Russian military officials died by the hands of CIA-backed rebels in Syria.
Evidence has emerged strongly suggesting that U.S.-armed rebels have used an American-supplied weapons system to kill a handful of senior Russian military officials in Syria.
Video footage, circulated by a known CIA-backed rebels known as Free Syrian Army militia, shows a laser-guided BGM-71 TOWs anti-tank missile fired at a rooftop where unidentified uniformed personnel had gathered.
The location of the building under attack is likely Latakia province, where the rebels have lately suffered setbacks as a result of intensified Russian airstrikes and artillery shelling aiding forces loyal to Bashar al-Assad’s regime.
Everything is based on open-source intelligence and reporting from Syrian opposition, Turkish, and Russian sources, all of which agree that at least one high-ranking Russian was killed in action in Syria.
But if the FSA is indeed taking out Russian commanders with American materiel, then two former Cold War adversaries would find themselves in a miniature replay of the Soviet-Afghan proxy war—exactly the sort of geopolitical brinkmanship that President Obama has repeatedly forsworn.
Ever since Turkish F-16s shot down a Russian Sukhoi Su-24 bomber that had briefly entered Turkish airspace on Nov. 24, Moscow has retaliated with information warfare (Putin has accused the NATO member of buying oil from ISIS, something his client in Damascus continues to do), sanctions, canceled pipeline talks, and a high-octane form of deterrence. Russia’s most sophisticated air defense system, the S-400, arrived in Syria not long thereafter.
The final piece of evidence was furnished again on Thursday by the Northern Division, which posted a follow-up video interspersing statements from the TOW gunner seen in the original with the raw footage of the attack. An officer from the Northern Division stated on camera: “The Anti-Aircraft Battalion affiliated with the Northern Division got information from the battalion commander that some Russians were scouting in the Turkmen Mountains. We took the [TOW] base and, following the reconnaissance mission, we found a number of Russian soldiers gathered on the rooftop of a building. I dealt with them and one of the dead was a high-ranking Russian officer, alongside some Russian officers and Syrian officers.” This appeared to conform to what the Local Coordination Committees and Anadolu Agency had earlier published.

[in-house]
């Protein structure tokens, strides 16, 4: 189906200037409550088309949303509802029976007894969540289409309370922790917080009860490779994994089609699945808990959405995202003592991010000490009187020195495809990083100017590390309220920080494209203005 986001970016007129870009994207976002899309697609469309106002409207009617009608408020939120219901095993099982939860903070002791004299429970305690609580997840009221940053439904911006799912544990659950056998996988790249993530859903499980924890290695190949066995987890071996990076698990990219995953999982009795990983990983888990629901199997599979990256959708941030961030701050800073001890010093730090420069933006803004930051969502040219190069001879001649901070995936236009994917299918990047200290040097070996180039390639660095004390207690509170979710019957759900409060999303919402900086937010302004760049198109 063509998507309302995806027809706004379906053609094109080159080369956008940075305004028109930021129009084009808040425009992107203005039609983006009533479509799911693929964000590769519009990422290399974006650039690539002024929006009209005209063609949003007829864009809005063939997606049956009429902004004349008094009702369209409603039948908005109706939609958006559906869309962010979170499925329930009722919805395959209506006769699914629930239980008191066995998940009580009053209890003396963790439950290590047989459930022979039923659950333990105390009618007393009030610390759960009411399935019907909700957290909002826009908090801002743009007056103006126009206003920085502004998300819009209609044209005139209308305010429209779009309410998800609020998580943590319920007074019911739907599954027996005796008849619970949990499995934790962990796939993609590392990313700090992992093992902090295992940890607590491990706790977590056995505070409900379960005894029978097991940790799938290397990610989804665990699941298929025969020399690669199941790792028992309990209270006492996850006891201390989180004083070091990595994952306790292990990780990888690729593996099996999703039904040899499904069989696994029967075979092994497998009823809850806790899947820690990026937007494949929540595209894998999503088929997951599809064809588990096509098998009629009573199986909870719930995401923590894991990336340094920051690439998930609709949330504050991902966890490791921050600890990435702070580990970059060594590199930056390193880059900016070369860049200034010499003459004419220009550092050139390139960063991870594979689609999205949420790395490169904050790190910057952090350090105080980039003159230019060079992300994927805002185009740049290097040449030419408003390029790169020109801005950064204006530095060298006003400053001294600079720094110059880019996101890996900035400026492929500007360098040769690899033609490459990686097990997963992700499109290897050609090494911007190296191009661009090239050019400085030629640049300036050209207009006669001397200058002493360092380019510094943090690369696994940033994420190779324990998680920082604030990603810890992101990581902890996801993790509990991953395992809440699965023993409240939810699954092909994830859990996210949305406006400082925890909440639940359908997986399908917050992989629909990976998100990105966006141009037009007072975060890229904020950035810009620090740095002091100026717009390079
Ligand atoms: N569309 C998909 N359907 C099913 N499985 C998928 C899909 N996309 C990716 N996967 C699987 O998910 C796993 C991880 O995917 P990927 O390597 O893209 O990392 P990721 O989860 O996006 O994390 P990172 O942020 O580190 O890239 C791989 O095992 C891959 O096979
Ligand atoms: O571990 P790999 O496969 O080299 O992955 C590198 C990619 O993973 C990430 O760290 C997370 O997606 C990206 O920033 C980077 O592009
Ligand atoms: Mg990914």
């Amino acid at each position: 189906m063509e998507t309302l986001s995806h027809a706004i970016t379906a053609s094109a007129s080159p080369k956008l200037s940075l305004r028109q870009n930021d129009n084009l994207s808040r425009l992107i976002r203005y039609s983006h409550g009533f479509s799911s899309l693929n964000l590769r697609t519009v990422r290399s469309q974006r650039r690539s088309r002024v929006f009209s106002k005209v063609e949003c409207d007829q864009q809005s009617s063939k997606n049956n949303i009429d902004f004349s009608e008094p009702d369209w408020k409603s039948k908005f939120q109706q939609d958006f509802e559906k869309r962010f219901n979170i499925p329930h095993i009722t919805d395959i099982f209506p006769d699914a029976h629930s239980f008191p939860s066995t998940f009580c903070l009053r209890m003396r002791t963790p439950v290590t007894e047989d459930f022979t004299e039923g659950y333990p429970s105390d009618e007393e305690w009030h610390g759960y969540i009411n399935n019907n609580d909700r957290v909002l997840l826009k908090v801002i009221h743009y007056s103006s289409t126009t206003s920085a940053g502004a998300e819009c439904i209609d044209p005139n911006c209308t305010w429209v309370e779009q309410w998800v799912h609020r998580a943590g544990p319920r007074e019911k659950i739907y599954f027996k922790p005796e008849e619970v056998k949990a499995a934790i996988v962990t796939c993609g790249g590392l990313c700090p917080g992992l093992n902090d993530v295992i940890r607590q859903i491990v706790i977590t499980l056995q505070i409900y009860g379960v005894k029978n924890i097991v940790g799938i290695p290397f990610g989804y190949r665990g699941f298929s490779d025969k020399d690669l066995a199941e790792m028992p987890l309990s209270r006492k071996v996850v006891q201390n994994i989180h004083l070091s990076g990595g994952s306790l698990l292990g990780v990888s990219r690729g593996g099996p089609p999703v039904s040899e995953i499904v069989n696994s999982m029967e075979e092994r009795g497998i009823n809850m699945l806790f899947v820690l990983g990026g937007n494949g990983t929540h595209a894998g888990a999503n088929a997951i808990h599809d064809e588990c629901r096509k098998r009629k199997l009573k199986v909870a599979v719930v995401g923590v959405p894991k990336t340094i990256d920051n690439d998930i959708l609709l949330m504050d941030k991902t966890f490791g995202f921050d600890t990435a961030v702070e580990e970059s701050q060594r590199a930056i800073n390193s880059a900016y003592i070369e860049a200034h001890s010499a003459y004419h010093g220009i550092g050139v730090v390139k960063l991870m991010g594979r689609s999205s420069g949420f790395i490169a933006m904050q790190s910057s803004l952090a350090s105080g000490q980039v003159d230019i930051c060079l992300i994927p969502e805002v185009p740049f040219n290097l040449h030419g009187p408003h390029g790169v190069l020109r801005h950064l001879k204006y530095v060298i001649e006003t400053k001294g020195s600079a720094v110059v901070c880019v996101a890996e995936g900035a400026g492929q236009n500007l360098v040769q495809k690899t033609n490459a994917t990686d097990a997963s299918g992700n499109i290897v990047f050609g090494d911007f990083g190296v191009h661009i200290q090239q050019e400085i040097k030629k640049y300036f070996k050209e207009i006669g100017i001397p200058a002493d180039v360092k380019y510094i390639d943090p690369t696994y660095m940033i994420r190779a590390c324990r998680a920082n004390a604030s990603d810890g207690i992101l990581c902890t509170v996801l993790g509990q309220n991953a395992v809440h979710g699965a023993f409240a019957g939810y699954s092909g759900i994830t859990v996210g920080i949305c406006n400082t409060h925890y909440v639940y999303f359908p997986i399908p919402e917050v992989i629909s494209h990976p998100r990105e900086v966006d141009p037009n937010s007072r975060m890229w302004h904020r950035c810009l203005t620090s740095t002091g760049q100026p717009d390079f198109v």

The provision of this munition is both limited and highly regulated. The TOWs are supplied directly by Saudi Arabia, from stocks purchased from the United States, and with an end-user agreement that allows a U.S. veto on where they are used and by whom. According to multiple FSA sources, who spoke to The Daily Beast on the condition of anonymity, rebels are trained in teams of 50 in Jordan, Qatar, Turkey, or Saudi Arabia, but mainly in the first two countries. “After this training, they get back to the border, they get inside Syria, and then they get their gear,” one Jordan-based rebel liaison familiar with the TOW supply chain said. “With the TOW, each 50-man team gets one launcher and five missiles. They’re told to make a video verifying the missiles’ use and bring the spent missile casings to show they haven’t sold them or whatever.”
Approximately 4,000 anti-Assad rebels have gone through this ostensibly clandestine program, the source added, meaning that the total number of TOWs that have already circulated throughout Syria is roughly 400.
TOW recipients are part of a CIA-spearheaded program, featuring 39 select rebel groups, dedicated to fighting the Assad regime and its manifold proxies. The program is coordinated in two joint operations centers, based in Turkey and Jordan, and administered by the intelligence agencies of several Western and regional countries. TOWs have been shown to render the regime’s dwindling stock of Soviet-era armored vehicles into fiery gnarls of metal. Recently, however, these vehicles have been photographed outfitted with a panoramic turret that many observers believe is a missile detection mechanism, which would itself be an indicator of the high toll the weapon has taken on the Syrian Arab Army. Russian T-90 tanks equipped with active anti-missile protection systems also have appeared lately on the frontlines with both Syrian soldiers and Hezbollah paramilitaries.